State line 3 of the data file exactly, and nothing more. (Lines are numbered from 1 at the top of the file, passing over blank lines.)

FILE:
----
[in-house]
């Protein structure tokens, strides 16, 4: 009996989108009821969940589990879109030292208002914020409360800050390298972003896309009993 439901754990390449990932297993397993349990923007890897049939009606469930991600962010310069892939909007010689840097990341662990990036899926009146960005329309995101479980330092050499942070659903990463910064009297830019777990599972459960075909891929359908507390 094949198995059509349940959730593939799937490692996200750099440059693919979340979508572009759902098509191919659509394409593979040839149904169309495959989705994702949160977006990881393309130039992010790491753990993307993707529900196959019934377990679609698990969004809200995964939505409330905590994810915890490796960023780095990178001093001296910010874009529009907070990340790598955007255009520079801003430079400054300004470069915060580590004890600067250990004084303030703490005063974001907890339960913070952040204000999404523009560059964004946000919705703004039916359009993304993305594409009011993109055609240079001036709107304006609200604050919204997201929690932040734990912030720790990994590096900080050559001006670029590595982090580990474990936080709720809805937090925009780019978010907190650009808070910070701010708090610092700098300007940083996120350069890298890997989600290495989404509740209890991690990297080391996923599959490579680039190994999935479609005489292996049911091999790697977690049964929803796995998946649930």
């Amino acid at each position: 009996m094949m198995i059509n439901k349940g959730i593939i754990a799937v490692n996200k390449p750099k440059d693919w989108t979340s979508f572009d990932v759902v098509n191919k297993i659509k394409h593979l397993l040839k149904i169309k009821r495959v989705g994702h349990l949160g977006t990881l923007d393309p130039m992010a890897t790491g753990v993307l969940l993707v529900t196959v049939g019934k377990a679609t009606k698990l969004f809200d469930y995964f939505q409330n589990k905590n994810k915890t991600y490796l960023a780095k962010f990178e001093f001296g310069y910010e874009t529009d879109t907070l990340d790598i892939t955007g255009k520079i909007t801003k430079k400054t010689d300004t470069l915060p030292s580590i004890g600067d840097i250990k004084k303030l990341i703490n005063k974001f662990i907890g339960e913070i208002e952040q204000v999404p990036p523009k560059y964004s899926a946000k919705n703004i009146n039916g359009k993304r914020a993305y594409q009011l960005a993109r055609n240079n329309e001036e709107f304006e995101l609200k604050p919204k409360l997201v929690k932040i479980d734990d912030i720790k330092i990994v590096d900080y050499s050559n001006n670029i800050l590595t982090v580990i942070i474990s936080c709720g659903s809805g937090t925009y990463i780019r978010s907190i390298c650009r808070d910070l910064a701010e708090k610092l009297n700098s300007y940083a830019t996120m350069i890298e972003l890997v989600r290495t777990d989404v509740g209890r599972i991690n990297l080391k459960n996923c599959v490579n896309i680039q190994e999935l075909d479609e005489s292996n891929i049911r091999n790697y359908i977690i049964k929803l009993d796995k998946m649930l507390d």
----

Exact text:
């Amino acid at each position: 009996m094949m198995i059509n439901k349940g959730i593939i754990a799937v490692n996200k390449p750099k440059d693919w989108t979340s979508f572009d990932v759902v098509n191919k297993i659509k394409h593979l397993l040839k149904i169309k009821r495959v989705g994702h349990l949160g977006t990881l923007d393309p130039m992010a890897t790491g753990v993307l969940l993707v529900t196959v049939g019934k377990a679609t009606k698990l969004f809200d469930y995964f939505q409330n589990k905590n994810k915890t991600y490796l960023a780095k962010f990178e001093f001296g310069y910010e874009t529009d879109t907070l990340d790598i892939t955007g255009k520079i909007t801003k430079k400054t010689d300004t470069l915060p030292s580590i004890g600067d840097i250990k004084k303030l990341i703490n005063k974001f662990i907890g339960e913070i208002e952040q204000v999404p990036p523009k560059y964004s899926a946000k919705n703004i009146n039916g359009k993304r914020a993305y594409q009011l960005a993109r055609n240079n329309e001036e709107f304006e995101l609200k604050p919204k409360l997201v929690k932040i479980d734990d912030i720790k330092i990994v590096d900080y050499s050559n001006n670029i800050l590595t982090v580990i942070i474990s936080c709720g659903s809805g937090t925009y990463i780019r978010s907190i390298c650009r808070d910070l910064a701010e708090k610092l009297n700098s300007y940083a830019t996120m350069i890298e972003l890997v989600r290495t777990d989404v509740g209890r599972i991690n990297l080391k459960n996923c599959v490579n896309i680039q190994e999935l075909d479609e005489s292996n891929i049911r091999n790697y359908i977690i049964k929803l009993d796995k998946m649930l507390d």